YORKTOWN, Va. - A surprise knock at the door from your boss might not be what you're expecting during the coronavirus pandemic.
But for dozens of teachers from Grafton High School in Yorktown, that's what they got, along with a sweet treat thanking them for everything they do for the community's children.
“My 4-year-old daughter came running up and said, ‘Daddy, Daddy, there’s a big surprise here,'" said Matt Lewellen, a health and physical education teacher at the school. "I said, ‘Harlow, I’m in a meeting. Do I really need to come down?’ and she said, 'Yes, yes. There’s a big surprise.'"
It was a surprise knock from the principal at the school and volunteers with the Parent Teacher Student Association.
“It was really neat, not only for me but for my kids too,” Lewellen said.
A total of 110 teachers got a similar knock at the door, according to PTSA President Shannon George. She said each teacher got a gift bag with a cookie text, a sugary treat with a thank-you message on it.
News 3 spoke to three teachers and George over Zoom about the surprise.
“I was super excited,” said Kendall Lybert, a physical education teacher. “I had to do a double-take, like, 'What are you doing here?'”
Volunteers with the PTSA mapped out the addresses of all the teachers at the school, visiting Williamsburg, Hampton, Newport News, York County and Gloucester to deliver treats to everyone.
“It brought smiles to them, which brought smiles to us,” George said.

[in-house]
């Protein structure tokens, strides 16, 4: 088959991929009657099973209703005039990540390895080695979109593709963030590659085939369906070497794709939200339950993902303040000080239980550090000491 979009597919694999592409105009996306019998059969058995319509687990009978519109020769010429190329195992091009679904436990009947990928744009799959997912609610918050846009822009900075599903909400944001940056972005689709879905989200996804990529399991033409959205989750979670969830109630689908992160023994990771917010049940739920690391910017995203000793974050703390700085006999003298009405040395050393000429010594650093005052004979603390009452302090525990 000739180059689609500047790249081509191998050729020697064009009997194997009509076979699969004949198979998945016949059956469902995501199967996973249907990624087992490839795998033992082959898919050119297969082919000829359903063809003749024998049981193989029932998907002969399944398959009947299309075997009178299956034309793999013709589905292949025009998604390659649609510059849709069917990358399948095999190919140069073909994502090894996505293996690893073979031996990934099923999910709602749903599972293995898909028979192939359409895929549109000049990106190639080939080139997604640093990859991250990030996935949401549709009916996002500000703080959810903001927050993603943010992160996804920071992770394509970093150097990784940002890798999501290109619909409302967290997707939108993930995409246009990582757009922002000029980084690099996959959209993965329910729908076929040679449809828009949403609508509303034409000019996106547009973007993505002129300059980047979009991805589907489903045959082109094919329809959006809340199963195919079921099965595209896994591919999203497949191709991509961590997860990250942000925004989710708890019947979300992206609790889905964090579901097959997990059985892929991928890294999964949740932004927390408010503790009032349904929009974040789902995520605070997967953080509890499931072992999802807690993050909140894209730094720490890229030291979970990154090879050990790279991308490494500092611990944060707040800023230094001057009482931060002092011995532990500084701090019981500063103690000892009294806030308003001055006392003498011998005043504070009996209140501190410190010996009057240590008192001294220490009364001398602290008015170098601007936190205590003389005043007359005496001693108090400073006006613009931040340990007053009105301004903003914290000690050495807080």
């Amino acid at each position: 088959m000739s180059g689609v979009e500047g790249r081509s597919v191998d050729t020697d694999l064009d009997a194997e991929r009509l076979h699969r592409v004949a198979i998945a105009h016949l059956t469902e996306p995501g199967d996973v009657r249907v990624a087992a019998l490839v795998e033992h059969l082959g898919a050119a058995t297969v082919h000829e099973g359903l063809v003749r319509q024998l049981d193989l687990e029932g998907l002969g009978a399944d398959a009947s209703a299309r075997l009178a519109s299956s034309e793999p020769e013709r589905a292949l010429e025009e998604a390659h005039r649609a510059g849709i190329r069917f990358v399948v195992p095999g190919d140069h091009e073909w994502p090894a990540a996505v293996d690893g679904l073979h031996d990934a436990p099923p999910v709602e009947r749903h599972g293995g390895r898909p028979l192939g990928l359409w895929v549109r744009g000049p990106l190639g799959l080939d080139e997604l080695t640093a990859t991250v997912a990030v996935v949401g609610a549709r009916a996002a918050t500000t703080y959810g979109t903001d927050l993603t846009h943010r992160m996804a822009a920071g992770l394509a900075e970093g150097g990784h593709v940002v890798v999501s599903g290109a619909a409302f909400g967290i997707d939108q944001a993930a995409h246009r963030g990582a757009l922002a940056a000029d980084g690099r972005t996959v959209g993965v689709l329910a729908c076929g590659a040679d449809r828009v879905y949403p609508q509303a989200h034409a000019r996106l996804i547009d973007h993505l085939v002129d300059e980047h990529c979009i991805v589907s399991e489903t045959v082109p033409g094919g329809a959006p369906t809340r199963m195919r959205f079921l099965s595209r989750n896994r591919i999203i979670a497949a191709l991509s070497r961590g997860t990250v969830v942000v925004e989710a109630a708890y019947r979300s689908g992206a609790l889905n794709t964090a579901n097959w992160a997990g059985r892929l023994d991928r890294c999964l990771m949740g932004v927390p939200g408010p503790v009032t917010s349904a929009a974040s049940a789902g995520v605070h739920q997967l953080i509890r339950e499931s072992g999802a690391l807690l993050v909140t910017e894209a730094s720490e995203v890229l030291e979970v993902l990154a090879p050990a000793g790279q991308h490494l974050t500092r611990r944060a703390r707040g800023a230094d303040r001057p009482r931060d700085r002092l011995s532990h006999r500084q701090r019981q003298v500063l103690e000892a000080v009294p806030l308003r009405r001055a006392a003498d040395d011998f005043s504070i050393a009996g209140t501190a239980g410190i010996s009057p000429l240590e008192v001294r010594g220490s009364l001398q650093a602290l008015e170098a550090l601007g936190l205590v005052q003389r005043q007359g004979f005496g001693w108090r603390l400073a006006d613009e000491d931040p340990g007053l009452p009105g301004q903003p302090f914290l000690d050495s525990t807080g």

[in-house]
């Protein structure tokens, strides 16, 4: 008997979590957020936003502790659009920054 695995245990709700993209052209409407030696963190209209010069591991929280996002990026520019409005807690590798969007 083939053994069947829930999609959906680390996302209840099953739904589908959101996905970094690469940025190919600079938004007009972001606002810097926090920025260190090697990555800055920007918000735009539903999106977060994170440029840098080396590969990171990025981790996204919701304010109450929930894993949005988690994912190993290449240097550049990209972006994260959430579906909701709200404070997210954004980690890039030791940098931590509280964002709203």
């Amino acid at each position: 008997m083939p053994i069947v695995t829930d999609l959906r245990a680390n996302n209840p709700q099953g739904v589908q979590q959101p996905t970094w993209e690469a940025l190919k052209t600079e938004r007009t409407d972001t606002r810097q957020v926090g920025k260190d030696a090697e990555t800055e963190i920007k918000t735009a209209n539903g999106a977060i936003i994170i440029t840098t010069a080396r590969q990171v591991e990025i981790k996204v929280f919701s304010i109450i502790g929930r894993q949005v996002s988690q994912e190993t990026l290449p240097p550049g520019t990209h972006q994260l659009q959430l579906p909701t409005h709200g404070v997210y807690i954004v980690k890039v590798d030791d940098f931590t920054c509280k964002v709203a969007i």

It’s been a difficult year after an electrical fire in early February displaced the middle and high schools.
“We had a really rough year at Grafton," said Jennifer Zwirschitz, a Spanish teacher. "The fire prepared us for unknowns, and this is just another situation where you have to roll with the punches, play the hand you’re dealt. That’s what we’re doing."
They said teaching from home has been different, but also beneficial.
“It’s a change and it’s different, but it’s a good change and we’re learning new things," Zwirschitz said. "I'm pushing myself to use technology I wouldn't normally use and trying to find different ways to get them the material."
“It’s actually been a really nice time to learn new things that we could incorporate into the classroom whenever we do get back,” Lybert said.
“Our PTSA is amazing. They treat us very well. They were very appreciative of us, and it didn’t surprise us that they would take the time to map this out, figure out all the logistics, make it happen - that’s just who they are and we really appreciate all they do to support us,” Zwirschitz said.